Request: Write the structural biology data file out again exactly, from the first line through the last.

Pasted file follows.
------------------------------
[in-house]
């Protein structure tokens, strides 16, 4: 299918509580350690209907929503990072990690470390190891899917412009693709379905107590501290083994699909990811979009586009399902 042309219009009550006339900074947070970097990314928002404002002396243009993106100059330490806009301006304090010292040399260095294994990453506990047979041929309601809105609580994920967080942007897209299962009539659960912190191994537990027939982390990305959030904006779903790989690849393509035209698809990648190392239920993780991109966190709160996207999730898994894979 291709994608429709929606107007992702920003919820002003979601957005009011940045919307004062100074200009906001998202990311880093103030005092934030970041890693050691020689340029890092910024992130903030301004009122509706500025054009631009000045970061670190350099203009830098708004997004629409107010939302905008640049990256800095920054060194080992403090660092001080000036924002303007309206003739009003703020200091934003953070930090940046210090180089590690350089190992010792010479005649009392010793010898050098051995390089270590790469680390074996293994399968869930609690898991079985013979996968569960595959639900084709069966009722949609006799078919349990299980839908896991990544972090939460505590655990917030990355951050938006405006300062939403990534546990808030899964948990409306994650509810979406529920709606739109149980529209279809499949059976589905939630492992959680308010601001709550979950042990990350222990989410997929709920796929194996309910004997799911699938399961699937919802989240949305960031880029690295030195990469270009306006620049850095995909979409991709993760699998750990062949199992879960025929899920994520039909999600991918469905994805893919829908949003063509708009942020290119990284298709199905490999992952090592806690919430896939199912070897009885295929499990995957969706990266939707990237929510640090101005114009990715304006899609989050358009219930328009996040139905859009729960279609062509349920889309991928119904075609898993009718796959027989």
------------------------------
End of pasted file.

[in-house]
């Protein structure tokens, strides 16, 4: 299918509580350690209907929503990072990690470390190891899917412009693709379905107590501290083994699909990811979009586009399902 042309219009009550006339900074947070970097990314928002404002002396243009993106100059330490806009301006304090010292040399260095294994990453506990047979041929309601809105609580994920967080942007897209299962009539659960912190191994537990027939982390990305959030904006779903790989690849393509035209698809990648190392239920993780991109966190709160996207999730898994894979 291709994608429709929606107007992702920003919820002003979601957005009011940045919307004062100074200009906001998202990311880093103030005092934030970041890693050691020689340029890092910024992130903030301004009122509706500025054009631009000045970061670190350099203009830098708004997004629409107010939302905008640049990256800095920054060194080992403090660092001080000036924002303007309206003739009003703020200091934003953070930090940046210090180089590690350089190992010792010479005649009392010793010898050098051995390089270590790469680390074996293994399968869930609690898991079985013979996968569960595959639900084709069966009722949609006799078919349990299980839908896991990544972090939460505590655990917030990355951050938006405006300062939403990534546990808030899964948990409306994650509810979406529920709606739109149980529209279809499949059976589905939630492992959680308010601001709550979950042990990350222990989410997929709920796929194996309910004997799911699938399961699937919802989240949305960031880029690295030195990469270009306006620049850095995909979409991709993760699998750990062949199992879960025929899920994520039909999600991918469905994805893919829908949003063509708009942020290119990284298709199905490999992952090592806690919430896939199912070897009885295929499990995957969706990266939707990237929510640090101005114009990715304006899609989050358009219930328009996040139905859009729960279609062509349920889309991928119904075609898993009718796959027989």